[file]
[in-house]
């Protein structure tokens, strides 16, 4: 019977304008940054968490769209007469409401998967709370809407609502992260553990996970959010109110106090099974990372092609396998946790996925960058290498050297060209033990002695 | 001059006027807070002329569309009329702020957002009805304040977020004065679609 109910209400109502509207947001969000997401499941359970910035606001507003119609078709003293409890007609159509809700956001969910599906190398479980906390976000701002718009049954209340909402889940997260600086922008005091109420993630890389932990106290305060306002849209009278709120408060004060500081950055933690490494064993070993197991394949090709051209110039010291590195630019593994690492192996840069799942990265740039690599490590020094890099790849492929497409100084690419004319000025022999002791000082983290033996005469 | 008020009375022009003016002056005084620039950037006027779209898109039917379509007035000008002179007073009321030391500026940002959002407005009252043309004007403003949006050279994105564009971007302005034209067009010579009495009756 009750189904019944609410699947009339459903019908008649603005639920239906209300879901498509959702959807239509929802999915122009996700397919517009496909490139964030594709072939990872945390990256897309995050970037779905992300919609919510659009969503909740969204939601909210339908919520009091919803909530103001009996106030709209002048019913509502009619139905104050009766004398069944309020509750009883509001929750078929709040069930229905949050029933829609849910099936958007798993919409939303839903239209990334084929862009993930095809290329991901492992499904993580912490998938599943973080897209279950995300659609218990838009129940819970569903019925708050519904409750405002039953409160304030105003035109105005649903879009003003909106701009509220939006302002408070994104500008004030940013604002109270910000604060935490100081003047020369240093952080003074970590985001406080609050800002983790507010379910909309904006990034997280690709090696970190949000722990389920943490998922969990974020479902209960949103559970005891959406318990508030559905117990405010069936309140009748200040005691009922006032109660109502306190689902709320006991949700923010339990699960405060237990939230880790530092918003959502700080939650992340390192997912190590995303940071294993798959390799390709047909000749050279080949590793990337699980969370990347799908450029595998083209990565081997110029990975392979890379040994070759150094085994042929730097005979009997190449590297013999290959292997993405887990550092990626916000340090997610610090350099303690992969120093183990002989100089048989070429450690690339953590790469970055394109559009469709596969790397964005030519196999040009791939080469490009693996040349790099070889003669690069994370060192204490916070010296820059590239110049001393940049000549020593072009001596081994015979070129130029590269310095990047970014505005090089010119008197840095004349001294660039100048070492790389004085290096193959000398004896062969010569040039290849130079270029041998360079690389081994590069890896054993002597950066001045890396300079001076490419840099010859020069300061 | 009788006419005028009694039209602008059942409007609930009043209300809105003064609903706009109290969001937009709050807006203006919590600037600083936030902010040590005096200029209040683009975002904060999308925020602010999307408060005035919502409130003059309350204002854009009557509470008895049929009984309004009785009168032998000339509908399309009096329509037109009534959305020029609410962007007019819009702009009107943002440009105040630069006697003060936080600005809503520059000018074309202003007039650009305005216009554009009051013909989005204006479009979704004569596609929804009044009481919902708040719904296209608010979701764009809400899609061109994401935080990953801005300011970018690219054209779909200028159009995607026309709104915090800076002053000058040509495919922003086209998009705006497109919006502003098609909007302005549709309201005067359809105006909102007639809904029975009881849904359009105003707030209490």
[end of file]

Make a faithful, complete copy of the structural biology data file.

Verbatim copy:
[in-house]
């Protein structure tokens, strides 16, 4: 019977304008940054968490769209007469409401998967709370809407609502992260553990996970959010109110106090099974990372092609396998946790996925960058290498050297060209033990002695 | 001059006027807070002329569309009329702020957002009805304040977020004065679609 109910209400109502509207947001969000997401499941359970910035606001507003119609078709003293409890007609159509809700956001969910599906190398479980906390976000701002718009049954209340909402889940997260600086922008005091109420993630890389932990106290305060306002849209009278709120408060004060500081950055933690490494064993070993197991394949090709051209110039010291590195630019593994690492192996840069799942990265740039690599490590020094890099790849492929497409100084690419004319000025022999002791000082983290033996005469 | 008020009375022009003016002056005084620039950037006027779209898109039917379509007035000008002179007073009321030391500026940002959002407005009252043309004007403003949006050279994105564009971007302005034209067009010579009495009756 009750189904019944609410699947009339459903019908008649603005639920239906209300879901498509959702959807239509929802999915122009996700397919517009496909490139964030594709072939990872945390990256897309995050970037779905992300919609919510659009969503909740969204939601909210339908919520009091919803909530103001009996106030709209002048019913509502009619139905104050009766004398069944309020509750009883509001929750078929709040069930229905949050029933829609849910099936958007798993919409939303839903239209990334084929862009993930095809290329991901492992499904993580912490998938599943973080897209279950995300659609218990838009129940819970569903019925708050519904409750405002039953409160304030105003035109105005649903879009003003909106701009509220939006302002408070994104500008004030940013604002109270910000604060935490100081003047020369240093952080003074970590985001406080609050800002983790507010379910909309904006990034997280690709090696970190949000722990389920943490998922969990974020479902209960949103559970005891959406318990508030559905117990405010069936309140009748200040005691009922006032109660109502306190689902709320006991949700923010339990699960405060237990939230880790530092918003959502700080939650992340390192997912190590995303940071294993798959390799390709047909000749050279080949590793990337699980969370990347799908450029595998083209990565081997110029990975392979890379040994070759150094085994042929730097005979009997190449590297013999290959292997993405887990550092990626916000340090997610610090350099303690992969120093183990002989100089048989070429450690690339953590790469970055394109559009469709596969790397964005030519196999040009791939080469490009693996040349790099070889003669690069994370060192204490916070010296820059590239110049001393940049000549020593072009001596081994015979070129130029590269310095990047970014505005090089010119008197840095004349001294660039100048070492790389004085290096193959000398004896062969010569040039290849130079270029041998360079690389081994590069890896054993002597950066001045890396300079001076490419840099010859020069300061 | 009788006419005028009694039209602008059942409007609930009043209300809105003064609903706009109290969001937009709050807006203006919590600037600083936030902010040590005096200029209040683009975002904060999308925020602010999307408060005035919502409130003059309350204002854009009557509470008895049929009984309004009785009168032998000339509908399309009096329509037109009534959305020029609410962007007019819009702009009107943002440009105040630069006697003060936080600005809503520059000018074309202003007039650009305005216009554009009051013909989005204006479009979704004569596609929804009044009481919902708040719904296209608010979701764009809400899609061109994401935080990953801005300011970018690219054209779909200028159009995607026309709104915090800076002053000058040509495919922003086209998009705006497109919006502003098609909007302005549709309201005067359809105006909102007639809904029975009881849904359009105003707030209490």